Mahlikah Awe:ri, Black and First Nations Drumtalk Poetic Rapologist


Mahlikah Awe:ri Enml’ga’t Saqama’sgw (The Woman Who Walks In The Light) is a Haudenosaunee Mohawk/Mi’kmaw Afro-Indigenous drum talk poetic rapologist.

Mahlikah can trace her lineage in Canada to Rose Fortune and the 1700’s in Annapolis, Royal, Nova Scotia. Her Grand Auntie was the late Daurene Lewis who was the first Black Woman Mayor in Canada in the 1980’s. Her late Grandfather William Oscar Wesley served in WWII.

Follow Mahlikah on Instagram @Mahlikah

African Native American

—© Sandrita Zenitram—


Poet, musician, hip-hop MC, arts educator, Social Change Workshop Facilitator, performance artist, artist mentor, radio host, festival curator, Director of Programming for Neighbourhood Impact for the TD Centre of Learning Regent Park, TAC Cultural Leaders Lab Fellow, Canadian Labour Congress New Faces Of Feminism National Speaker, and founding member of Red Slam Collective, an Indigenous hiphop movement, finalists for the TD Diversity Award.

Follow Red Slam Collective on Instagram @RedSlam

Red Slam’s debut 14 trax Digital LP, Right Level was released this spring, and is a mash-up of lyrical content relevant to indigenous struggles and resiliency today infused with Hip-Hop beats; live instrumentation and oral storytelling. Awe:ri a KM Hunter OAC Literary Arts Award finalist released the spoken word EP Serpent’s Skin in 2011, and is currently published in 7 literary anthologies, and the only hiphop artist featured in the international digital storytellers project: Biology Of Story which premiered at the 2016 SXSW Festival.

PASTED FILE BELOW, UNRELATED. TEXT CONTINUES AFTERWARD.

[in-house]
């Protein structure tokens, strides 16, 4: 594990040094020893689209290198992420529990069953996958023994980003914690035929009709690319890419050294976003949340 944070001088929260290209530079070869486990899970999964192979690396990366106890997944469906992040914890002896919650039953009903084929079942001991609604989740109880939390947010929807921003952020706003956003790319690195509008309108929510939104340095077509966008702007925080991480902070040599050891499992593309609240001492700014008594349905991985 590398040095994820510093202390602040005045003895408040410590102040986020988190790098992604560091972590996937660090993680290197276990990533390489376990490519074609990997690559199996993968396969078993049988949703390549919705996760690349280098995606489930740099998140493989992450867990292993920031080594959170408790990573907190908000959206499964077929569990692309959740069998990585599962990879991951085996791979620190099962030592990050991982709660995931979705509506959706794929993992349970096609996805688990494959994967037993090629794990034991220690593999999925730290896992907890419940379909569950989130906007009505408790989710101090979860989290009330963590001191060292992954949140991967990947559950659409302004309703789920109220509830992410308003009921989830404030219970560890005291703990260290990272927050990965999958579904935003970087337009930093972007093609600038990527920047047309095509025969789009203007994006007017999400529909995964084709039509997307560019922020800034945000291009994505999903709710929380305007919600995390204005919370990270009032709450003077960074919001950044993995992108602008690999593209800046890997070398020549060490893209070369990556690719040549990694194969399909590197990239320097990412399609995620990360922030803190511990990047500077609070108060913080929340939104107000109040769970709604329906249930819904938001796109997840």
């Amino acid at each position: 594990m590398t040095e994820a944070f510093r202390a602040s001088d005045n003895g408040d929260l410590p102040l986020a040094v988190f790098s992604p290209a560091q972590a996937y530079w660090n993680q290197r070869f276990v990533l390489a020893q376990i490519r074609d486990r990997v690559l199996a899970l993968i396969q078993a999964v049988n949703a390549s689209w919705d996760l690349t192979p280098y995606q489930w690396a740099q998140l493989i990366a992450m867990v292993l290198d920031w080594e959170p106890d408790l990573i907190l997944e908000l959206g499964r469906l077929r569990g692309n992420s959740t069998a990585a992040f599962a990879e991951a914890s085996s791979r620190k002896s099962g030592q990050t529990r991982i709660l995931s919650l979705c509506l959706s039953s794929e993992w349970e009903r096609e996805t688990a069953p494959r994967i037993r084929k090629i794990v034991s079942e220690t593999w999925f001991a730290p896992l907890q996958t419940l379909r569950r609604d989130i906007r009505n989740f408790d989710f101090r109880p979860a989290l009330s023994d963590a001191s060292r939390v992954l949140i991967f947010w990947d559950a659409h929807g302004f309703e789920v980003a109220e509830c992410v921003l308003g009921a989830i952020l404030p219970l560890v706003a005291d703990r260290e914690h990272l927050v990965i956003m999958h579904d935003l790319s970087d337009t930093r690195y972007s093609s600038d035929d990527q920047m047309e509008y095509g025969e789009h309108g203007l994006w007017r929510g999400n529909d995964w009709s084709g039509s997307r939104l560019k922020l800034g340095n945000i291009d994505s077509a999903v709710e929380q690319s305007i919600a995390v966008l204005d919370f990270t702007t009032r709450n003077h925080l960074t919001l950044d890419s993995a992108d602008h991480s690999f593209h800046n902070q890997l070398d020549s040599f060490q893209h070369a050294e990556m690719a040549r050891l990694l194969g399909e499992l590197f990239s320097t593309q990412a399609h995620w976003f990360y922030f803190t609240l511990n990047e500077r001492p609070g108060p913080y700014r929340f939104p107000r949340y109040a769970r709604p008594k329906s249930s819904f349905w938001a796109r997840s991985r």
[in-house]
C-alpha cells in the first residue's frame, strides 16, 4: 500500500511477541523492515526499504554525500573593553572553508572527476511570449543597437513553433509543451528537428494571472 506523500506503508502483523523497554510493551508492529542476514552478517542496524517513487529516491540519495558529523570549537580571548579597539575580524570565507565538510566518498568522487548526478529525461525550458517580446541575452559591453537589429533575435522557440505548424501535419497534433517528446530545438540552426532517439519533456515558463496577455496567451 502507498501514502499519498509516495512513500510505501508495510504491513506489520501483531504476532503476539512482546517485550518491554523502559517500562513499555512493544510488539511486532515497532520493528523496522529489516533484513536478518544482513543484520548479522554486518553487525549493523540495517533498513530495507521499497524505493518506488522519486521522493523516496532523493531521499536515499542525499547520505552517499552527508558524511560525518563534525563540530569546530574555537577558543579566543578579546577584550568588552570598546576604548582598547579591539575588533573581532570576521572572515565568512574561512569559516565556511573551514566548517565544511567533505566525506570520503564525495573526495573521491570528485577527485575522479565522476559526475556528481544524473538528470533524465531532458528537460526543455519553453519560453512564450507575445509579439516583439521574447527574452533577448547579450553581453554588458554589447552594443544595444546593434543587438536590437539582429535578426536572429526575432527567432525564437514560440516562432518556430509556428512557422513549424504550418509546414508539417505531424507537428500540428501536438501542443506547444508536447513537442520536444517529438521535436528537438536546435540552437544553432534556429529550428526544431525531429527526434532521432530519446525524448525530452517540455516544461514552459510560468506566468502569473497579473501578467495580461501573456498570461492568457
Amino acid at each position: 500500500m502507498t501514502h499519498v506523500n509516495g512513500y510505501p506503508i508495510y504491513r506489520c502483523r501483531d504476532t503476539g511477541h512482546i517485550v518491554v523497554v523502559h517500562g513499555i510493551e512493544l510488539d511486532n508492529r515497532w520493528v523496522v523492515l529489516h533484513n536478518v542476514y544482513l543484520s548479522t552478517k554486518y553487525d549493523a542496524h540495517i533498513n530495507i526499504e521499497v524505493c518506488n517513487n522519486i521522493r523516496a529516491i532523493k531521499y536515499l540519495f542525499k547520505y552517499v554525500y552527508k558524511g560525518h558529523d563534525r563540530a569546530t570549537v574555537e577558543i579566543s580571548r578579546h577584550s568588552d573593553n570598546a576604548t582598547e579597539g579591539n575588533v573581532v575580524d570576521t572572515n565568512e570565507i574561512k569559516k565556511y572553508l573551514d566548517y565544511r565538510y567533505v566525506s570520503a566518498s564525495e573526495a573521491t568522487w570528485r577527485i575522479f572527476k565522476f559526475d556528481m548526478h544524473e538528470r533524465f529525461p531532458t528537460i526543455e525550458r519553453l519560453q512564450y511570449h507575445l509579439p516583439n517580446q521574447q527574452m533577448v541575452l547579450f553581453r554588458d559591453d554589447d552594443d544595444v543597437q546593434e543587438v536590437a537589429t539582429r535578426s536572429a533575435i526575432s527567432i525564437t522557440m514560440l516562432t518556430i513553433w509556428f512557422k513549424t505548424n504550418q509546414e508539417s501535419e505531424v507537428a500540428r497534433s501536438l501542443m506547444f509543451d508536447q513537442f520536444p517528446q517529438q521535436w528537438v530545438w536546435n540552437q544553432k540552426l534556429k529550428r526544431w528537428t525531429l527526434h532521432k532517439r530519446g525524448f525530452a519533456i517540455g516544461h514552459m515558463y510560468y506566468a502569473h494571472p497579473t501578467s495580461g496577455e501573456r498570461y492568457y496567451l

Recent Showcases include: Artist in Solidarity with the Chippewas of Thames First Nations and their fight against Line 9; opening Act with Red Slam for 2017 Feminist Art Conference at OCADU; Red Slam’s Life as Ceremony, at the Theatre Centre; a featured artist for TVOKids Music Week, and headliner at The Unity Festival 10th Anniversary Concert at David Pecaut SQ. Kitchener Waterloo Poetry Slam Feature; Off The Record Hip Hop Symposium Keynote Speaker in Montreal and Relationships to Can150: Paradoxes, contradictions & questions Faculty of Education Summer Institute Key Note in Toronto.




I Love Ancestry is truly honored to feature Mahlikah Awe:ri, an inspiring human being who has been utilizing her words and music to support the #waterislife movements across Turtle Island and Internationally.

Note: African Native American or Afro Native? People who call themselves “Black Indians” are people living in America of African-American descent, with significant heritage of Native American Indian ancestry, and with strong connections to Indian Country and its Native American Indian culture, social, and historical traditions. Black Indians are also called African Native American people, Black American Indians, Black Native Americans and Afro Native Americans.

I Love Ancestry is a global issue advocacy campaign that explores identity, diversity, heritage and culture, highlighting the experiences of marginalized people and Indigenous communities around the world.

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